Debby Friday brings a cathartic and genre-bending performance to The Intro

The multidisciplinary artist performs songs from her debut album, Good Luck.

The multidisciplinary artist performs songs from her debut album, Good Luck

How sobriety has made Debby Friday's art better | The Intro

16 days ago
Duration 21:20
Debby Friday talks to Damhnait Doyle about how writing her latest album was a way to process a tumultuous period.

On the latest episode of The Intro, Debby Friday emerges from a smoky, purple haze as her pleading vocals soar through the air, all reverb and echo. Her movements are transfixing, her eyes are set directly on the camera with coy, knowing glances as she sings her heart out performing "So Hard to Tell," a standout track from her debut album, Good Luck. 

When it dropped in January, the single was a surprising shift in Friday's sound to something lighter, less fiery and guttural than her previous EPs, BitchPunk (2018) and Death Drive (2019). The Toronto-based artist usually raps over industrial beats, but here she was singing soulfully and wistfully. It was a fitting introduction to her most revealing music yet. 

Friday tells Intro host Damhnait Doyle that "So Hard to Tell" and title track "Good Luck" are messages to a past version of herself. "I respect the journey that she's been on because it was through going through that, that I am where I am today, and I am who I am today," she says. 

On "Good Luck" that message is delivered with the directness of a stern but caring older sister who only wants what's best for you: "You got shit to do, you got a lot to prove/ you're gonna make your way" and "You better build yourself up, buttercup."

Friday performs "Good Luck" and another song from the album, "What a Man," in the episode above, accompanied by her co-producer Graham Walsh.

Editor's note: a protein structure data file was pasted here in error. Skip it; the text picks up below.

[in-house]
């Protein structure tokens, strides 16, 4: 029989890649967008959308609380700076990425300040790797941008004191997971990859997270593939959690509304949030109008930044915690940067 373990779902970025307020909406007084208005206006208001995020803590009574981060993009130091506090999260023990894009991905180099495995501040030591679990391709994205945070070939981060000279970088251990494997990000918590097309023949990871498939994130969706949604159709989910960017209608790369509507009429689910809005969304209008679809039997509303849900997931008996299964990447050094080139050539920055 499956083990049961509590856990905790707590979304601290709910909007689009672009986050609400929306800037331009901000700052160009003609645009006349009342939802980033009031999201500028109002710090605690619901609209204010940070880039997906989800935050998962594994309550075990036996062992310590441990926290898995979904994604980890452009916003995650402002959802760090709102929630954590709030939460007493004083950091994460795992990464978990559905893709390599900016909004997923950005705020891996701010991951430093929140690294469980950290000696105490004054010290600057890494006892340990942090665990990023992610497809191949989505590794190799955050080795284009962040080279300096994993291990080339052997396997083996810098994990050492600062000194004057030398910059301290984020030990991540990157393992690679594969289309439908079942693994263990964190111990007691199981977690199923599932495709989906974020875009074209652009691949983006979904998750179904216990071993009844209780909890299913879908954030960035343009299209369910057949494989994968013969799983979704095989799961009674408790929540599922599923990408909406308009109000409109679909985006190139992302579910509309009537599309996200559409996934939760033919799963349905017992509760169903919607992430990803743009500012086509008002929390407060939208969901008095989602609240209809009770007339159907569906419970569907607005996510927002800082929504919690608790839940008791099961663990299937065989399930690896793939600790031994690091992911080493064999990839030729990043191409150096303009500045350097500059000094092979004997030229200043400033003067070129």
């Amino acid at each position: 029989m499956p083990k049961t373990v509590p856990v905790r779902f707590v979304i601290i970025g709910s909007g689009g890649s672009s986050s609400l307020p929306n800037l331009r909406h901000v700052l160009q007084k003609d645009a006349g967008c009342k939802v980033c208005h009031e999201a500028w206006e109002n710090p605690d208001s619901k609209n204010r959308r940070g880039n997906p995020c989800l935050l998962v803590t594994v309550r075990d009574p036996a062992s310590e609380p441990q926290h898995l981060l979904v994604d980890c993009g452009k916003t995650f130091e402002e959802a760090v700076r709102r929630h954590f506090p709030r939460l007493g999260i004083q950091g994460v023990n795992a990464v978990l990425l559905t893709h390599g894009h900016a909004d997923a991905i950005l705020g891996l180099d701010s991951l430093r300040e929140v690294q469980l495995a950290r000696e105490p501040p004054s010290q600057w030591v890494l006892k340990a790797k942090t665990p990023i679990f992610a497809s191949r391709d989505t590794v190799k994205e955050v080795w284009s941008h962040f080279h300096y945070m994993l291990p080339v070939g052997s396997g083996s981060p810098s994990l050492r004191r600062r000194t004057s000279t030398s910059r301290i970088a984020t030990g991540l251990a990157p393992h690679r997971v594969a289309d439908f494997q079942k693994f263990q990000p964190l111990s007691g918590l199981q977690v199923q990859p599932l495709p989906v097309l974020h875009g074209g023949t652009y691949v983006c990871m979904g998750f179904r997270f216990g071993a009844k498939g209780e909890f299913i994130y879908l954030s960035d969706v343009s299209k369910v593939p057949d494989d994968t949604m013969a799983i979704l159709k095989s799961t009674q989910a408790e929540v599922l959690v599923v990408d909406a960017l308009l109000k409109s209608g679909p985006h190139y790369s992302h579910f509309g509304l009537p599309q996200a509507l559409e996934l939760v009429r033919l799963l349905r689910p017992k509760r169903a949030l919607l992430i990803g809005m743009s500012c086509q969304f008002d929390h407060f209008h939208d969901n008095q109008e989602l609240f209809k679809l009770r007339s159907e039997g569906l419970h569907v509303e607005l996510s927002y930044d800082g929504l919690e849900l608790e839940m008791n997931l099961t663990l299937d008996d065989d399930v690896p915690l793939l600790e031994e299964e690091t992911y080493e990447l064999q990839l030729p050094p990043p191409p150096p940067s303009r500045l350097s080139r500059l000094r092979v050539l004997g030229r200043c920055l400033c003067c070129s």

Mixing hardstyle, blues, techno, hyperpop and alternative R&B with an elastic vocal performance that ranges from soft and delicate to the incisive bark she's known for, Friday defies simplistic categorization on Good Luck. The album's themes are centred on self-discovery and self-determination; becoming the person you always knew you could be.

Friday wrote the album as a way to process a tumultuous period. After discovering and becoming enthralled with the rave scene in Montreal, where she grew up, she became a DJ. Then, after almost a year of DJ gigs, she decided to make her own music and taught herself to use production software. Friday was riding the high of being surrounded by so many inspiring DJs and producers, and a future making music as her career materialized in her mind. But the indulgent aspect of club culture wasn't sustainable for her.

In the episode, Friday tells Doyle about the "nervous breakdown" that ended with her becoming sober and moving across the country to Vancouver for a master of fine arts in 2018. "[Sobriety] has made my art better. It's made me a better artist, made me a better person, and it has given me my career and my life back," she says. 

The MFA also allowed her to pursue other artistic pursuits, and she forayed into filmmaking. The album was accompanied by a short film that she both co-directed and starred in.   

When she was writing Good Luck, Friday felt she was on the verge of a breakthrough — that all the things she dreamed of (and the ones she didn't dare dream of) were on the horizon. Since the release in March she's received accolades from major international music media like NME and Pitchfork, played South by Southwest in Austin and is currently touring Europe. 

"It almost has this prophetic feeling. I knew at the time, when I was writing [the album] that it was going to change a lot for me," she says. 

CBC Music's The Intro spotlights emerging musicians across the country through interviews and live performances. Debby Friday's episode is the final one for Season 3, and you can watch all past episodes on CBC GemYouTube and